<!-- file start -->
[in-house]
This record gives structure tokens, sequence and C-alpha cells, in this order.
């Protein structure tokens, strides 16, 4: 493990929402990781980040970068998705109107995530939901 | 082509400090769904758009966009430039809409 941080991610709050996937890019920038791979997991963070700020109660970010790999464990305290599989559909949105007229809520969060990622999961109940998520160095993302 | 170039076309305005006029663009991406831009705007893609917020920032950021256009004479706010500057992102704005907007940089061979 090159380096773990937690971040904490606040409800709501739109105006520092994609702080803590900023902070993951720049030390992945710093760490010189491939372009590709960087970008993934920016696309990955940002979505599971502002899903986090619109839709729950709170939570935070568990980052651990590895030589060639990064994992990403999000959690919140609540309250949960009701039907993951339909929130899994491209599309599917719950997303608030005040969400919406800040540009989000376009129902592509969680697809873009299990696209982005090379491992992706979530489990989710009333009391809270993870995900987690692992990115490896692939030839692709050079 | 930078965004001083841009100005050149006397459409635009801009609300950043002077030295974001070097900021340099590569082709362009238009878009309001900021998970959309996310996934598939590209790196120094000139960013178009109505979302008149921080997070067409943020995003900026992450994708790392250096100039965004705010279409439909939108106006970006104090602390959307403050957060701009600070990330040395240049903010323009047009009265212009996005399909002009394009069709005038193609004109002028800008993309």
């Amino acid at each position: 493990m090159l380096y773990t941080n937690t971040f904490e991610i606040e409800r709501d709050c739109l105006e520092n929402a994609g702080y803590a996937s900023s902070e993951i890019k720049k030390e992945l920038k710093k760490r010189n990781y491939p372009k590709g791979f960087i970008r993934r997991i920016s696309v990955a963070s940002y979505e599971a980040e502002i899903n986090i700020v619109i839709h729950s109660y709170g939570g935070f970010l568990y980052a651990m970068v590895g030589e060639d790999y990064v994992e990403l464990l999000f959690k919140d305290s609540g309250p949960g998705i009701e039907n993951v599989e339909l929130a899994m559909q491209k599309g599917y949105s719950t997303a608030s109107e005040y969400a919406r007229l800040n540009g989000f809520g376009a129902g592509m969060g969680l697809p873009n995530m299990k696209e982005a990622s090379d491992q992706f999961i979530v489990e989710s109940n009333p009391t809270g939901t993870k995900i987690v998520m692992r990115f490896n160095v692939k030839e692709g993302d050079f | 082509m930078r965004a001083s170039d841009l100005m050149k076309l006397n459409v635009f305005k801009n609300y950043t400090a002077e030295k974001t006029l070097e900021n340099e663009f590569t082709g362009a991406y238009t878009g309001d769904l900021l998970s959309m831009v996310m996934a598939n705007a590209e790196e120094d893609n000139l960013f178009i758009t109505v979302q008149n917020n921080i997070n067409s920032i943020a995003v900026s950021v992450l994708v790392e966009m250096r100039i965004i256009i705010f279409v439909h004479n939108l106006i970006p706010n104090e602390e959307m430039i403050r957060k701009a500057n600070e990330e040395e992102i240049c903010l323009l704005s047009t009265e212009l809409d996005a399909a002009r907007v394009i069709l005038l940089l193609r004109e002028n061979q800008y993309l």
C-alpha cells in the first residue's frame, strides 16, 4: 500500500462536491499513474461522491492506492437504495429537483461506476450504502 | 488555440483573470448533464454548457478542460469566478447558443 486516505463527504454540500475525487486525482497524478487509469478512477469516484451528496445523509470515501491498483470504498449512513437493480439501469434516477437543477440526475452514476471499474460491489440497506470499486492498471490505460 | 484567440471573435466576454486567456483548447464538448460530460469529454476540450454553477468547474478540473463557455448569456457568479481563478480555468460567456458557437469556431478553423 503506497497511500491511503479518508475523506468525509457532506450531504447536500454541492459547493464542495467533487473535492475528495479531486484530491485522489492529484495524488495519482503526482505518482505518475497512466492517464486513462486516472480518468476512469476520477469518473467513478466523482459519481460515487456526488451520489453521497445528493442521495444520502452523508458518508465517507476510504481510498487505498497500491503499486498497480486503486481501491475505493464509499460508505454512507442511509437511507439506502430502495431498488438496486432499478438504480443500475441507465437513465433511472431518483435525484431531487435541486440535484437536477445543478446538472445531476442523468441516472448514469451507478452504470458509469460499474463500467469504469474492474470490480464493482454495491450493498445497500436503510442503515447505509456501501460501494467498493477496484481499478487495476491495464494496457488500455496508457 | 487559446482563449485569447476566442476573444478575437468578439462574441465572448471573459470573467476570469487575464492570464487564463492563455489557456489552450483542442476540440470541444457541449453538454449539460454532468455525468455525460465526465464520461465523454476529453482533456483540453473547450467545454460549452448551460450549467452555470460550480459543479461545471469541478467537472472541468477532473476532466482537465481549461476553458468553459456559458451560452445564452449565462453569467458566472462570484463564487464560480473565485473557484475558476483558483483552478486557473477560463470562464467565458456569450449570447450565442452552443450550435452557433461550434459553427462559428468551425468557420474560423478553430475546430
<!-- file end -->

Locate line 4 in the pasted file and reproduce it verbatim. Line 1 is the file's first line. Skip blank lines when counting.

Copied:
């Amino acid at each position: 493990m090159l380096y773990t941080n937690t971040f904490e991610i606040e409800r709501d709050c739109l105006e520092n929402a994609g702080y803590a996937s900023s902070e993951i890019k720049k030390e992945l920038k710093k760490r010189n990781y491939p372009k590709g791979f960087i970008r993934r997991i920016s696309v990955a963070s940002y979505e599971a980040e502002i899903n986090i700020v619109i839709h729950s109660y709170g939570g935070f970010l568990y980052a651990m970068v590895g030589e060639d790999y990064v994992e990403l464990l999000f959690k919140d305290s609540g309250p949960g998705i009701e039907n993951v599989e339909l929130a899994m559909q491209k599309g599917y949105s719950t997303a608030s109107e005040y969400a919406r007229l800040n540009g989000f809520g376009a129902g592509m969060g969680l697809p873009n995530m299990k696209e982005a990622s090379d491992q992706f999961i979530v489990e989710s109940n009333p009391t809270g939901t993870k995900i987690v998520m692992r990115f490896n160095v692939k030839e692709g993302d050079f | 082509m930078r965004a001083s170039d841009l100005m050149k076309l006397n459409v635009f305005k801009n609300y950043t400090a002077e030295k974001t006029l070097e900021n340099e663009f590569t082709g362009a991406y238009t878009g309001d769904l900021l998970s959309m831009v996310m996934a598939n705007a590209e790196e120094d893609n000139l960013f178009i758009t109505v979302q008149n917020n921080i997070n067409s920032i943020a995003v900026s950021v992450l994708v790392e966009m250096r100039i965004i256009i705010f279409v439909h004479n939108l106006i970006p706010n104090e602390e959307m430039i403050r957060k701009a500057n600070e990330e040395e992102i240049c903010l323009l704005s047009t009265e212009l809409d996005a399909a002009r907007v394009i069709l005038l940089l193609r004109e002028n061979q800008y993309l």